The injured worker or surviving dependents (in case of death) never need to settle their claims for future benefits and neither does the employer and insurance company.  The injured worker cannot force the insurance company and employer to pay all of her future indemnity, medical mileage and vocational rehab benefits all at one time; that can only be done by agreement of the parties.  Although the injured worker who is receiving weekly payments will probably live a long life, the insurance company will argue that he or she might die tomorrow in a car accident or some other reasons unrelated to the work accident, making the comp claim near worthless.

How Do They Calculate Workers Comp in Louisiana?

Some things to consider when valuing and settling a Louisiana Workers Compensation case include the following:

  • What type(s) of indemnity benefits are being paid? Are all benefits being paid? Is there a time limit (number of weeks, age limit, limitation on remarriage etc) on the type of benefits being paid?
  • When was the last indemnity, medical, mileage or vocational rehabilitation benefit paid? What are the time periods for asserting rights to unpaid benefits?
  • Has a disputed claim for compensation been timely filed on any unpaid benefit? If so, who is the judge presiding over the case?  Do the documents, witnesses and other evidence support the claims?
  • Has the accident related medical condition stabilized?
  • Is the medical condition causing the disability or death related to the accident?
  • Is there some condition the injured worker did after the accident that prevents him from finding employment?
  • What are the treating doctor’s recommendations for future medical care?
  • Has the Average Weekly Wage been calculated correctly? Does it include overtime, vacation pay or any other taxable wage benefit?
  • Is the correct comp rate being paid?
  • Is the Labor Market Survey legitimate? Does the job really exist?  Is the injured worker able to do it given his education and training?  Did the treating doctor approve the position?  Is he physically capable of performing the real position set forth in the Labor Market Survey?  Often times the description in the Labor Market Survey is inaccurate..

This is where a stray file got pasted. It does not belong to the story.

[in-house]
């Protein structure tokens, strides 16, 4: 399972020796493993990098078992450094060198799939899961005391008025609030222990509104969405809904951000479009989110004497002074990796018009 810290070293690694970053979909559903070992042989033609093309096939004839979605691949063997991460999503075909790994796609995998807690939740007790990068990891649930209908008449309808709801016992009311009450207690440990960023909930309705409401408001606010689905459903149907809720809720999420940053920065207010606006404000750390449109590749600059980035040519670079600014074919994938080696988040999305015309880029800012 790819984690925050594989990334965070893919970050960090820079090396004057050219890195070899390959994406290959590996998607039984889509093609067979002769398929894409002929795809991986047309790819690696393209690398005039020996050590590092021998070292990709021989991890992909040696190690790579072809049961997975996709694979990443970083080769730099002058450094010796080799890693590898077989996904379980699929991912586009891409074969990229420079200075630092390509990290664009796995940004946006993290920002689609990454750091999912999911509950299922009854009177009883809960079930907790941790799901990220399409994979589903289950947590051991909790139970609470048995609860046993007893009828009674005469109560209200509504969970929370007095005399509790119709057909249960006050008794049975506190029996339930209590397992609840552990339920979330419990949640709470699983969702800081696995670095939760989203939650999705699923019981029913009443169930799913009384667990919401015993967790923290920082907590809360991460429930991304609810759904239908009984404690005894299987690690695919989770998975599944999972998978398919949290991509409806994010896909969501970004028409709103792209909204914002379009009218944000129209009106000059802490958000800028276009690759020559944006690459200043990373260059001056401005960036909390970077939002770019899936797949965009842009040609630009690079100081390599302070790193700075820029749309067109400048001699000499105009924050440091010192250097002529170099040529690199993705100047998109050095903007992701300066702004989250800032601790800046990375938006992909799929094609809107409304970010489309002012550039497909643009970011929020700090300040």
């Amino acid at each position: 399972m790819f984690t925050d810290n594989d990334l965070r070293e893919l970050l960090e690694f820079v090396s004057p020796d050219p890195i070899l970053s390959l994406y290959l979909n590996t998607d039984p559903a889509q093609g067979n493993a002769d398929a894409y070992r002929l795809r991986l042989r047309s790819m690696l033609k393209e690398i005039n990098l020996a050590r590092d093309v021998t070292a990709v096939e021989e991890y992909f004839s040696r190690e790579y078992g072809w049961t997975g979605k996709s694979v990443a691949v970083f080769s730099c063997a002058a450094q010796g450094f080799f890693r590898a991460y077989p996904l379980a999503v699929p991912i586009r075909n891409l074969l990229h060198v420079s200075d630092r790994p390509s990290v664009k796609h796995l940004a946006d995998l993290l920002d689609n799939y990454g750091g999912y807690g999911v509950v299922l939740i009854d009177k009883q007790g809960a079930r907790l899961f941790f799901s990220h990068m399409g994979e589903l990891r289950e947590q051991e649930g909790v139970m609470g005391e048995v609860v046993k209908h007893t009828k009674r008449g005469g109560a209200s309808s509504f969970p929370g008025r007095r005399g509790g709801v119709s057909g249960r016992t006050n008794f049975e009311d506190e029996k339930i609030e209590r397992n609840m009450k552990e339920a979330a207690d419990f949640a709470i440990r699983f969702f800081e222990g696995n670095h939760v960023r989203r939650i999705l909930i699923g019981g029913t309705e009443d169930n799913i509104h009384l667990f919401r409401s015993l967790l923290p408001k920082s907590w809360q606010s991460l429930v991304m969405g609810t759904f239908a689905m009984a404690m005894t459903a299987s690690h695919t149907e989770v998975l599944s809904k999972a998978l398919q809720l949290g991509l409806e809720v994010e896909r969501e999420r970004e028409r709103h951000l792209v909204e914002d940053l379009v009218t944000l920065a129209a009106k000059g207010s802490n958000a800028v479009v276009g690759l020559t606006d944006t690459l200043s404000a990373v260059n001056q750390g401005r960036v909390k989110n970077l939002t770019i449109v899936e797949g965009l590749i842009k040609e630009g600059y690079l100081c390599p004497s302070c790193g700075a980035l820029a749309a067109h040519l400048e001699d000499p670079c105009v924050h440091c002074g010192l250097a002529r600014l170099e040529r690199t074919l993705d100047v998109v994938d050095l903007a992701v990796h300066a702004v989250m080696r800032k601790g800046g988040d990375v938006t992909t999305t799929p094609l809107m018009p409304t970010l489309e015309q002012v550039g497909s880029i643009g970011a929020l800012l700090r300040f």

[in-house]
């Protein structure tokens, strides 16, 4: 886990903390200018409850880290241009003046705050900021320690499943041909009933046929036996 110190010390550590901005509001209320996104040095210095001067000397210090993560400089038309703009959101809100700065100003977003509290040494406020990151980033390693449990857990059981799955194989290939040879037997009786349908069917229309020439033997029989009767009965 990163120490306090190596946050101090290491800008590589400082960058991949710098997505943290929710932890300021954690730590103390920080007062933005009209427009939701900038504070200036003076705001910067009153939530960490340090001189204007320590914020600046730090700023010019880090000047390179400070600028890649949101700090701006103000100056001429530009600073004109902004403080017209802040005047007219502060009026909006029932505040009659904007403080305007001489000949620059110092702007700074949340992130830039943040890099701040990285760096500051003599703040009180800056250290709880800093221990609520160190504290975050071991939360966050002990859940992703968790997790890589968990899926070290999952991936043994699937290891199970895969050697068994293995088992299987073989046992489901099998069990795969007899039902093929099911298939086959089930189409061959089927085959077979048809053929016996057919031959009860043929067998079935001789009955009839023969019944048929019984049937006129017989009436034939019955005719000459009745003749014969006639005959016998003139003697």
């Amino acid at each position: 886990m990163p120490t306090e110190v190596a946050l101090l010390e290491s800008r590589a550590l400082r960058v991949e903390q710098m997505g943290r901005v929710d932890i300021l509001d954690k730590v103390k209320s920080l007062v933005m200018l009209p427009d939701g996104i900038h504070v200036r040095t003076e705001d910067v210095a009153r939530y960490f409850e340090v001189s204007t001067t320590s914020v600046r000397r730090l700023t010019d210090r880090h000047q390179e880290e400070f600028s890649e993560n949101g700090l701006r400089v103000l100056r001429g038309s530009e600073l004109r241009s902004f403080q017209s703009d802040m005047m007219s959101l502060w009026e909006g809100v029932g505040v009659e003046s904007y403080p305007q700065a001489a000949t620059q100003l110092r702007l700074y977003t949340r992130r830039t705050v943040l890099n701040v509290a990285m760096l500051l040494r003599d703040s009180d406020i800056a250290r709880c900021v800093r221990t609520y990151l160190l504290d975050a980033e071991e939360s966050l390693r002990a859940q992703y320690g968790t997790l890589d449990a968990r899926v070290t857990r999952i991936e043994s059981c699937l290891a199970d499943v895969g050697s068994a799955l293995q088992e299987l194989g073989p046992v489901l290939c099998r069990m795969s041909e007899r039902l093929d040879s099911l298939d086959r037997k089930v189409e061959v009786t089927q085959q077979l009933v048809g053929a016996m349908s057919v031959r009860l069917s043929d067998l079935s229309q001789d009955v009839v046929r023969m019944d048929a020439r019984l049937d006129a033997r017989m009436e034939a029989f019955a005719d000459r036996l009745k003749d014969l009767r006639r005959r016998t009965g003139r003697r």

• What is the injured worker’s life expectancy?
  • In the event of death, have the funeral expenses been paid?
  • Social security disability or retirement benefits received?
  • Social security disability spread language about life expectancy included in the proposed settlement documents? What impact will the settlement have on Social Security Disability benefits being received?
  • Are past, indemnity, medical, mileage benefits owed; have hospitals, doctors, physical therapists and other providers been contacted to see if all healthcare providers have been paid?
  • Outstanding liens, including Medicaid, Medicare, Child Support, Attorney fees, costs, anything else etc.
  • Future medical care and prescription medication,
  • Medicare’s interest in the settlement- has an accurate Medicare Set Aside been submitted to CMS for approval?
  • Will both the indemnity and medical be settled at the same time?
  • What is the value of any other claims (tort, discrimination, unpaid wage, wrongful termination etc) owed by the employer?; Settlement language for these other types of claims will probably be included in the Settlement Documents and Release.
  • What the actual settlement documents and release say and what they are supposed to say? – More often than not, they do not say what was promised by the insurance company and employer and need to be revised;
  • The value of any related third party claim and whether it makes sense to settle both the comp claim and third party claim at the same time;
  • What, at the end of the day, does the injured worker expect to do with the rest of his life, for work, medical treatment, etc.

Louisiana Department of Labor District Offices

There are several Louisiana Workers Compensation District Offices that serve specific parishes. For a complete list of the Judges, Mediators, Dispute Resolution Specialists, mailing addresses, phone numbers, fax numbers, email addresses and Parishes served, see this chart.

Contact an Experienced New Orleans Workers Compensation Attorney

Lavis Law Firm – Personal Injury & Accident Attorney handles disputed claims for compensation and workers comp settlements at the Louisiana Office of Workers Compensation District Office, which are located in Harahan, New Orleans, Houma, Lafayette, Lake Charles, Baton Rouge, Covington, Alexandria, Monroe and Shreveport.

If you need help or have any question about your job injury, call me, a Louisiana workers’ compensation lawyer, at 866-558-9151, or submit your inquiry online. Please be advised that you may be facing important legal deadlines so don’t delay.